London is in the grip of a knife crime epidemic, yet despite this, Cressida Dick, the Commissioner of the Metropolitan Police, found the time in her busy schedule to ponder Boris Johnson's Telegraph article about Muslim women wearing the burqa.
She must have thought long and hard about it, too. She weighed up the pros and cons. She may have had a couple of sleepless nights and suffered nightmares about it, but she then decided, without a complaint being made to the police, that she would ask the Met's hate crime team to investigate. Has Boris committed a criminal offence? No-one else was thinking that apart from her, but what the hell, if they discover a crime and then charge someone for it, it makes the crime figures look better.
The Met's specialist hate crime unit does, of course, spend most of its time policing our speech, hence Dick's referral. But it has to make anyone wonder just how low the bar is set. If Dick thought Boris's article could be a hate crime, the answer is very low.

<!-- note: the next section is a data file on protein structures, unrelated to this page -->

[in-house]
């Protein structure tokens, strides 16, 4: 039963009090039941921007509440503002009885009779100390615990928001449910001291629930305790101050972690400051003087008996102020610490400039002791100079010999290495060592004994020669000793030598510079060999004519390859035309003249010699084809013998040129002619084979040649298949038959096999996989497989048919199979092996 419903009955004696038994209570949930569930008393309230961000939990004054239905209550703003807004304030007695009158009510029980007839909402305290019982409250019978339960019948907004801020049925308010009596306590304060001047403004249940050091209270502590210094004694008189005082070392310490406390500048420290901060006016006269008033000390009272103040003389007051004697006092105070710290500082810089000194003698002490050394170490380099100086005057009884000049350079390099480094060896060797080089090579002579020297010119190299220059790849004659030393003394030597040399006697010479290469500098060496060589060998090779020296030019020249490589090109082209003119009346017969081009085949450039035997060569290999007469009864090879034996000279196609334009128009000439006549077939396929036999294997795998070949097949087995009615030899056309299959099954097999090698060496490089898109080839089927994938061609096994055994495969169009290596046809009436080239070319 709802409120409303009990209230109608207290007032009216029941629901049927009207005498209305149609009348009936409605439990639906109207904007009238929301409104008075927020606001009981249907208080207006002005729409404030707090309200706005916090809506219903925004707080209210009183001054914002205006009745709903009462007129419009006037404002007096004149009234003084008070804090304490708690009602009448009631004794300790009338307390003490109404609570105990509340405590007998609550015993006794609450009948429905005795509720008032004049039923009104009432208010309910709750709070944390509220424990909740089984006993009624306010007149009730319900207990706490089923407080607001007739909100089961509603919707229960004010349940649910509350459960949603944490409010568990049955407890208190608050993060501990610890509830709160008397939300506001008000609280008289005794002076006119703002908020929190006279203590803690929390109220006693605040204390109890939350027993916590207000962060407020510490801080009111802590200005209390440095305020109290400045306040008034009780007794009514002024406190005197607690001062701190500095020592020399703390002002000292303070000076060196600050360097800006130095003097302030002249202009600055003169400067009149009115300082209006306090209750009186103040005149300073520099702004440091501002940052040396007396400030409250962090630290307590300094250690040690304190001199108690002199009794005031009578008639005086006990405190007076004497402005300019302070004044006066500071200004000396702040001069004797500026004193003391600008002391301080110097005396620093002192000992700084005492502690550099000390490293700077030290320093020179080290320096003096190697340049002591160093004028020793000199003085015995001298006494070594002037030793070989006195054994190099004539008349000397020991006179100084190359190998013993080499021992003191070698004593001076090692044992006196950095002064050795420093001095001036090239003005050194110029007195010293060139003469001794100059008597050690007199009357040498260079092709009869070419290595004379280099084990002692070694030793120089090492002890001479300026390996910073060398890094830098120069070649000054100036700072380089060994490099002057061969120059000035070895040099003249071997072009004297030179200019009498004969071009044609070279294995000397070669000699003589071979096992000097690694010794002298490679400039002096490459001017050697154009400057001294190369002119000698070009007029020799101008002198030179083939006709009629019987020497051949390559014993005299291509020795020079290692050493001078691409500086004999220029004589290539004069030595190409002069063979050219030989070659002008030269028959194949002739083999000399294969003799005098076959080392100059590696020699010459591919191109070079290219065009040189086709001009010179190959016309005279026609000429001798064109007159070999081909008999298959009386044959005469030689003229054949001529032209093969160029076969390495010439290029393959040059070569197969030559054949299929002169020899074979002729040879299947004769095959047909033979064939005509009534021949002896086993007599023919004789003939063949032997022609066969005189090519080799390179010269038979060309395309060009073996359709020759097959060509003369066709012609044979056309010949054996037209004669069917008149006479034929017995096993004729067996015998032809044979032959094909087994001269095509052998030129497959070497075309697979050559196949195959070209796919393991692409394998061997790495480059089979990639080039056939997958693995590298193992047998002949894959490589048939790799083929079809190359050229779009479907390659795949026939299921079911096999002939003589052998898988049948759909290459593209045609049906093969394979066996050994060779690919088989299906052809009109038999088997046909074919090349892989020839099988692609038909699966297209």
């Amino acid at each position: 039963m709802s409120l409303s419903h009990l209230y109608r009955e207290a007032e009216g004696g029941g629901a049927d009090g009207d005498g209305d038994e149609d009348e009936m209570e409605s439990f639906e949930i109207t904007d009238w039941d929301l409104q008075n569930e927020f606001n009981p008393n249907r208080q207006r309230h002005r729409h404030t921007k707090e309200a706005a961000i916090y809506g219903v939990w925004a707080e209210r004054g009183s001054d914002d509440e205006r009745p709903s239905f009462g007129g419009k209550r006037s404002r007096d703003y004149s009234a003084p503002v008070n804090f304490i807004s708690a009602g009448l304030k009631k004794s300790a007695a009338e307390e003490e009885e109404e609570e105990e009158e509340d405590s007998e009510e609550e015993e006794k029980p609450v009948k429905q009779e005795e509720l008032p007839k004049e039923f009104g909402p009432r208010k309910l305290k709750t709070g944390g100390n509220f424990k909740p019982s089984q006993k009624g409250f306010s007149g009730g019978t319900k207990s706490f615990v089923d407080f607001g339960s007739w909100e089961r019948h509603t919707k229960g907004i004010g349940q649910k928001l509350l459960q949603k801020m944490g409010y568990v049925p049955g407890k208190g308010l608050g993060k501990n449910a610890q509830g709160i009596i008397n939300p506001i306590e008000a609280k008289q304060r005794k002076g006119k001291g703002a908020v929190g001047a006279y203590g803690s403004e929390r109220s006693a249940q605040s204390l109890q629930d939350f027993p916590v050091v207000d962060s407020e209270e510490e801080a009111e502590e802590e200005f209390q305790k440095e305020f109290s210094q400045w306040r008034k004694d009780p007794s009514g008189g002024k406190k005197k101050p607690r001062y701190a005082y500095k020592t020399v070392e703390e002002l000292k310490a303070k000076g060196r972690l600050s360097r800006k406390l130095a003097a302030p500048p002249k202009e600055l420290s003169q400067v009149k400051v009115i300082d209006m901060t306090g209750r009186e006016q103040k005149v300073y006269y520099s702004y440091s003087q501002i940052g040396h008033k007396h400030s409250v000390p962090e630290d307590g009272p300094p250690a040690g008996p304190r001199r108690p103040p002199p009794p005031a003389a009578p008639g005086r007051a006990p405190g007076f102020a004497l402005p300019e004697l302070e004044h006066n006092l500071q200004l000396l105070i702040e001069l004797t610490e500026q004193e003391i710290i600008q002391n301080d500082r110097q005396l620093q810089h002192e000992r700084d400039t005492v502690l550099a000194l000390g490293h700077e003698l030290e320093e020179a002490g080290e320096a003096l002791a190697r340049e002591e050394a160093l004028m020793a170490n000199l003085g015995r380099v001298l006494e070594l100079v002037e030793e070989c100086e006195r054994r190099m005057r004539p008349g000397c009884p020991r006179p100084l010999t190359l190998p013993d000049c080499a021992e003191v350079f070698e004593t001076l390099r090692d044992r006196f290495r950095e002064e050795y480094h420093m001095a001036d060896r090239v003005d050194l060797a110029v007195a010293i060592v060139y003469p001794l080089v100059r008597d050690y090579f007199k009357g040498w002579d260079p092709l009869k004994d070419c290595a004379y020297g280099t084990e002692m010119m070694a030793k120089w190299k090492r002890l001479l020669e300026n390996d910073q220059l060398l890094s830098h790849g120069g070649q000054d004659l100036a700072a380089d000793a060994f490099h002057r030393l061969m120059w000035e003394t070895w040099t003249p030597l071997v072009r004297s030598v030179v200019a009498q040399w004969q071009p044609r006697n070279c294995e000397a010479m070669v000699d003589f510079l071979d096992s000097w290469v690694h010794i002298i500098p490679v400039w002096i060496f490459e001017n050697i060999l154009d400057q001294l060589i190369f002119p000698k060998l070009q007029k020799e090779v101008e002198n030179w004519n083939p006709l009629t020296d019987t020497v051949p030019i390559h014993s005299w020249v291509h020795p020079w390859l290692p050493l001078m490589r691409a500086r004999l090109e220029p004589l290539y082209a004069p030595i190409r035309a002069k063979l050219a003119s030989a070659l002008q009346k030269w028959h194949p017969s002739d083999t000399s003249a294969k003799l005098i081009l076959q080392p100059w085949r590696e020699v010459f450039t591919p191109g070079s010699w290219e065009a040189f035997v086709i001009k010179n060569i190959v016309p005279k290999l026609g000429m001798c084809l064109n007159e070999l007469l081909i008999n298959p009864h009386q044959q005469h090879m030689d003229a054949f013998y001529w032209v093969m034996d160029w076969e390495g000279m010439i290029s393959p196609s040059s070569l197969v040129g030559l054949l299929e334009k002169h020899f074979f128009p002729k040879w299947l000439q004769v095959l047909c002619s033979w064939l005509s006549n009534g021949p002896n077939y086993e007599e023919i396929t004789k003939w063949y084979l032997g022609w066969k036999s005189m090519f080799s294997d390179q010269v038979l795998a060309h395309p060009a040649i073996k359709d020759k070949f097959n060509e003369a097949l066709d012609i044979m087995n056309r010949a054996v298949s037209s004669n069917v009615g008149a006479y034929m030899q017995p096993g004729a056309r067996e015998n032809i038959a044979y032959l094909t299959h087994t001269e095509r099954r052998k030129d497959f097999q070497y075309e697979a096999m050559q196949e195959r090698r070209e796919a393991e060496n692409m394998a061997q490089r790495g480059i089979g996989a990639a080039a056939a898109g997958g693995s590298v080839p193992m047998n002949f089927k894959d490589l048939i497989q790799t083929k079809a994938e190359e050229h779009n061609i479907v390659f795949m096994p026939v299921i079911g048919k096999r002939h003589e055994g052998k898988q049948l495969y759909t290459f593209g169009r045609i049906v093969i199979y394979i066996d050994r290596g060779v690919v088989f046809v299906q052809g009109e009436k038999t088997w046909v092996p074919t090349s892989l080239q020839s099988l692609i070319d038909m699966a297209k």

The whole hullabaloo this week about Boris's article has highlighted that you cannot in any way satirise Islam. You cannot exercise your right to free speech and make mild criticisms about the religion. If you do, you may just get the police knocking on your door and carting you off for questioning.
During a radio interview late last year, the interviewer said to me that we all know Muslims don't have a sense of humour when it comes to their religion, so we should behave in a way that doesn't offend them. But Christians on the other hand are told to turn the other cheek.
In other words, you can mock, ridicule; basically say what you like about Christianity and nothing will be done. Rightly so. You should be free to do all of those things without the police knocking on your door. But do the same to Islam, and it is a hate crime.
That in itself should worry all of us.